From: Tennessee, US
Based in: Tennessee, US
Main Artistic Themes: Body, Disease
Craig’s work mainly focuses on identity through the lens of disease. She explores creating a new photographic and painterly narrative through experimental scientific processes.
Craig received her BFA with a concentration in Photography and Media Arts from the University of Tennessee
ABOUT THE ARTIST
After waking up paralyzed at age 11, Craig was diagnosed with a rare neurological/ autoimmune disorder, beginning her journey with disease. During impatient treatment, she was introduced to art as a way of coping with her external and internal struggles. This led to a life-long practice using art as a way of understanding and coping with the diseased body.
Craig’s work is varied but mainly focuses on identity through the lens of disease. She explores creating a new photographic and painterly narrative through experimental/scientific processes.
Craig received her BFA with a concentration in Photography and Media Arts from the University of Tennessee at Chattanooga in 2016. She has exhibited throughout Tennessee including the Frist Center for the Visual Arts in Nashville.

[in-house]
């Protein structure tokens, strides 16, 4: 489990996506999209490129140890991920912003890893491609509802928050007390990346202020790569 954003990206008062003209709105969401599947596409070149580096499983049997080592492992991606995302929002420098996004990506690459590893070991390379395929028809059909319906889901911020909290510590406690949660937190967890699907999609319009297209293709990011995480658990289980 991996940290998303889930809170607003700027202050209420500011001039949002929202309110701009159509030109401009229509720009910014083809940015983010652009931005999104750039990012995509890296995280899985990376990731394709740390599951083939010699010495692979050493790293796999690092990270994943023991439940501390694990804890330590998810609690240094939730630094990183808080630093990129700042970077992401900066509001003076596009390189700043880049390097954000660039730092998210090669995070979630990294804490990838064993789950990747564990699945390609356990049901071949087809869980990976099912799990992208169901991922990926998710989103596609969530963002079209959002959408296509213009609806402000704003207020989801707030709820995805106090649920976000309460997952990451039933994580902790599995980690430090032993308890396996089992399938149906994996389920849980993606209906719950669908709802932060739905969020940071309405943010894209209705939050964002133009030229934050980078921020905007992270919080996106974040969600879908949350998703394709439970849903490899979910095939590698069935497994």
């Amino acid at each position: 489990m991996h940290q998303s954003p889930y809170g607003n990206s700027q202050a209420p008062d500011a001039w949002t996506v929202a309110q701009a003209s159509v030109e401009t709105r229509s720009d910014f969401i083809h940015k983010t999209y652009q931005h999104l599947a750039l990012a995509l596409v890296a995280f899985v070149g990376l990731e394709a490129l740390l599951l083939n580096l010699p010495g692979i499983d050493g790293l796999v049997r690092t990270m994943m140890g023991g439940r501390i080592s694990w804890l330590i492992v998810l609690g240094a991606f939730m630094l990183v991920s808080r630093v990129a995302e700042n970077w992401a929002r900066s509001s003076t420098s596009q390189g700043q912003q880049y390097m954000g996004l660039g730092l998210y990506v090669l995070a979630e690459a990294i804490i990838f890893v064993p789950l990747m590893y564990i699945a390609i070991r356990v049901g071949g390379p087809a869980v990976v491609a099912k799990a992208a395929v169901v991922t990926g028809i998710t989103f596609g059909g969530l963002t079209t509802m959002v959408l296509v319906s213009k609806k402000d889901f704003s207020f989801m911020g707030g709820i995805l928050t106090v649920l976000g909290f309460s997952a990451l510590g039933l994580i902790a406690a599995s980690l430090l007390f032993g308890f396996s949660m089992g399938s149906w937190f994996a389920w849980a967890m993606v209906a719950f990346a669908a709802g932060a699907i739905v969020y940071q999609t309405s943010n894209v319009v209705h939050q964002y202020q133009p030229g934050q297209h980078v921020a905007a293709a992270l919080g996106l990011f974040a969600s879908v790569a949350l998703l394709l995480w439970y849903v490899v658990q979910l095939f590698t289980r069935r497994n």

"We all seek out our own identity as a means to express the self. Our identity is a set of characteristics that we deem uniquely ours. It is a complex fluctuation of traits that we develop throughout our lives. So, what happens when the identity becomes veiled behind a mass of expectations? Is it really chosen by the self or is it chosen for us?"
"Disease brings a new level of confusion to the concept of the self. Whether it is physical or mental, it is as if the disease overtakes ones identity. It feels impossible to separate the body from the disease.
I am interested in the materiality of a photograph or painting in comparison to the body. Film, paper, canvas, or pigmented prints act as this body showing the physical marks of disease. The work becomes flesh. Traditionally photographs are thought of as portals into a moment of time. I like to test the boundaries of this concept. I want to think of the photograph as an object, a physical thing, pigment on paper, light burning a sensitive plane. I am interested in the conflict between photograph as portal and photograph as body.
Similarly, paintings are molded using bodily fluids and scientific methods to display the markings of pain, disease, and the functions of the viscera. Bringing the inner processes of my body outside is a constant reminder of my own mortality. Throughout these processes my work becomes my body, my identity, my disease." - Brooke NaeCole Craig